A Cry For Justice

Awakening the Evangelical Church to Domestic Violence and Abuse in its Midst

Excellent Critique Point on RBC dvd Series: When Love Hurts

We appended the following critique comment to the earlier blog post in which I (Jeff) recommended the Radio Bible Class dvd series, When Love Hurts.  But I want to post it more visibly here because it is an important point that I totally spaced out.  Here it is —

Well, I just got done watching the RBC videos on the Mending the Soul site.  They did a good job on the issue of abuse, per se, and on the issue of what male authority is about.  But I found them frustrating because they did not give any examples of the abused woman initiating the divorce.  In all the cases they cited, the abuser was the one who refused reconciliation.  I do not feel they did an adequate job of giving the woman permission and support in pursuing divorce.  I don’t think they will address the need we have here.  Honestly, I found their treatment of that matter mushy.  I’m not sure from those videos what they actually believe about that.  It’s like they discussed everything BUT that.

We all know that abusers very commonly refuse to initiate a divorce.  They want to make it look like they are committed to the marriage and that their victim is the divorce-happy culprit.  They also don’t divorce because they want to maintain power and control over the victim.  The RBC series has a real weakness here and in some situations, showing it to your church for instance could backfire on you.

7 Comments

  1. Robin

    That is my situation exactly. After agonizing and praying over my marriage situation, I initiated the divorce, after ~15 years of abusive treatment. When he realized he could not manipulate me into not divorcing, the Mr. Nice Guy veneer came off. I am now called many not-so-nice names; he claims I am the vindictive, abusive partner. The divorce ended his power and control over me. I am so thankful for the encouragement and support from this blog and others (Barbara Roberts), and wish I had known about them sooner. But all is good in God’s timing! I am still learning, and I am using what I have learned to encourge others. Thanking God for you, Jeff!

    • Jeff Crippen

      Thank you Robin for the encouragement. So glad you are being helped.

  2. Now Free After 42 Years

    My decision to leave came after over 40 years of verbal, mental and one particularly vicious episode of physical abuse. After I left, he tried to torment and weaken me by uttering and writing people and organizations malicious lies (including own family.) My attorney contacted his and now he has supposedly stopped all this nonsense. I think he acted this way because he missed not abusing me, also to pay me back for my leaving him.
    Today I told my attorney that he is not a good person, not a good man. I never thought I would say this about the man I once loved. You see, I was blind and now I see. The Lord really does wonderful things.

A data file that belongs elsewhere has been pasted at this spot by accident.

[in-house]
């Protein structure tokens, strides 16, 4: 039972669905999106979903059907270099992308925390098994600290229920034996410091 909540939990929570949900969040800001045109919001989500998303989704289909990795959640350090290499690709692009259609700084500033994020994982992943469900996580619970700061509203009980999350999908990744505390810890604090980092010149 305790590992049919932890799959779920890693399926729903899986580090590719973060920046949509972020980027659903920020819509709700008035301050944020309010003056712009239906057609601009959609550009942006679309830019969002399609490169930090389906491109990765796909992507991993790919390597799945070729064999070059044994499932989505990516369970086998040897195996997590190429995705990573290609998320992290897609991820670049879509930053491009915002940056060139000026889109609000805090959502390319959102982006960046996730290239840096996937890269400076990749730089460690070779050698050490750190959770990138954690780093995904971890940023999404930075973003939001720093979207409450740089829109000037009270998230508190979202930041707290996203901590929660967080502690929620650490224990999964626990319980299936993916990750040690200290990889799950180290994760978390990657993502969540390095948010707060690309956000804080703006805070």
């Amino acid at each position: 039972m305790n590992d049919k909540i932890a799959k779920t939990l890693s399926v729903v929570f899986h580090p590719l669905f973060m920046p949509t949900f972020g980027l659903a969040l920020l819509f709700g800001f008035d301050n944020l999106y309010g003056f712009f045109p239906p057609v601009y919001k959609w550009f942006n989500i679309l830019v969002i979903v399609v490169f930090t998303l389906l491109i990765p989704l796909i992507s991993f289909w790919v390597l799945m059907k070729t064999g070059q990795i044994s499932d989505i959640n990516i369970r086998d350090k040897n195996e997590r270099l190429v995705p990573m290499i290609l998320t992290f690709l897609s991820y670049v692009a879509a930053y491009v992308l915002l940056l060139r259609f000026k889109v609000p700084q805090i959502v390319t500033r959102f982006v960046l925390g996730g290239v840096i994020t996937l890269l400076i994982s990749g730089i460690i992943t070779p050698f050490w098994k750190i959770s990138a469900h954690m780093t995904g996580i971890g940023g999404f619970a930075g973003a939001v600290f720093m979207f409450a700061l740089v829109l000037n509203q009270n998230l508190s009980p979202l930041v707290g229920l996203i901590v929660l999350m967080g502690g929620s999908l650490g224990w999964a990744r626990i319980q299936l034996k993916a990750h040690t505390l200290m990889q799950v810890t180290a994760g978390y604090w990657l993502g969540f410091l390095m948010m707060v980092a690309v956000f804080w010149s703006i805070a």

• “I was blind and now I see.”
      How I am with you on that, heart sister!

  3. So glad you drew attention to that wonderful critique from a reader, Jeff.
    It is really important. Whenever a teaching gets ‘mushy’ or says everything BUT the thing survivors most need to hear, it falls short. That in itself is hard, especially for newbies to this whole subject, but it’s especially difficult in that the abusers’s allies and ‘neutral’ bystanders can fall for the mush and think “Now we’ve heard that splendid teaching we understand all about this topic!” – when in fact there are still glaring gaps in their understanding.

    • Jeff Crippen

      Thanks, Barbara.

  4. Finding Answers

    The Holy Spirit led me to this post…

    After reading the post and the comments generated, I went and read the original post from which the comment was excerpted.

    I have not watched the DVD series, but prior to being led to the ACFJ website, I was led through all the Discovery Series booklets, as well as some free online courses by Our Daily Bread Christian University.

    These studies were interspersed with research on dissociation, trauma, and other areas of psychology with which I was already familiar.

    In hindsight, I see where God was laying the groundwork for subsequent revelations on abuse, as well as bringing me closer to His Word / word.

    Keep in mind, these studies were conducted during the onslaught of 24 / 7 flashbacks and re-integration. My understanding of what was actually happening was limited.

    Although I was coping with a large pile on my plate, the Holy Spirit led me to recognize the areas in the research that left me feeling uncomfortable – while I couldn’t put a finger on the reason “Why?” – were not the result of my own bias. These have since been addressed.

    I learned about a God who was not punitive, a God so antithetical to the one I thought I “knew”, learning the “head” stuff before I could adequately comprehend the “heart” stuff.

    I am grateful I was led through the initial groundwork, an anchor and port in the storm. For someone in my circumstances, I was floating amid the flotsam and jetsam of the past, without any indication of land in sight.

    I thought I was headed in a different direction, a rapid “patching up” leading to the next place to “earn my keep”.

    Oh how I wish it had been that simple!

    Now, with the fog dissipating, I understand complexity through a different kaleidoscopic lens. I am on a new path, one taking me on a different course than my mind ever conceived.

    God is my star to guide me. I am praying trust will re-grow. I am praying fear will become manageable. I am praying for a life undiminished.

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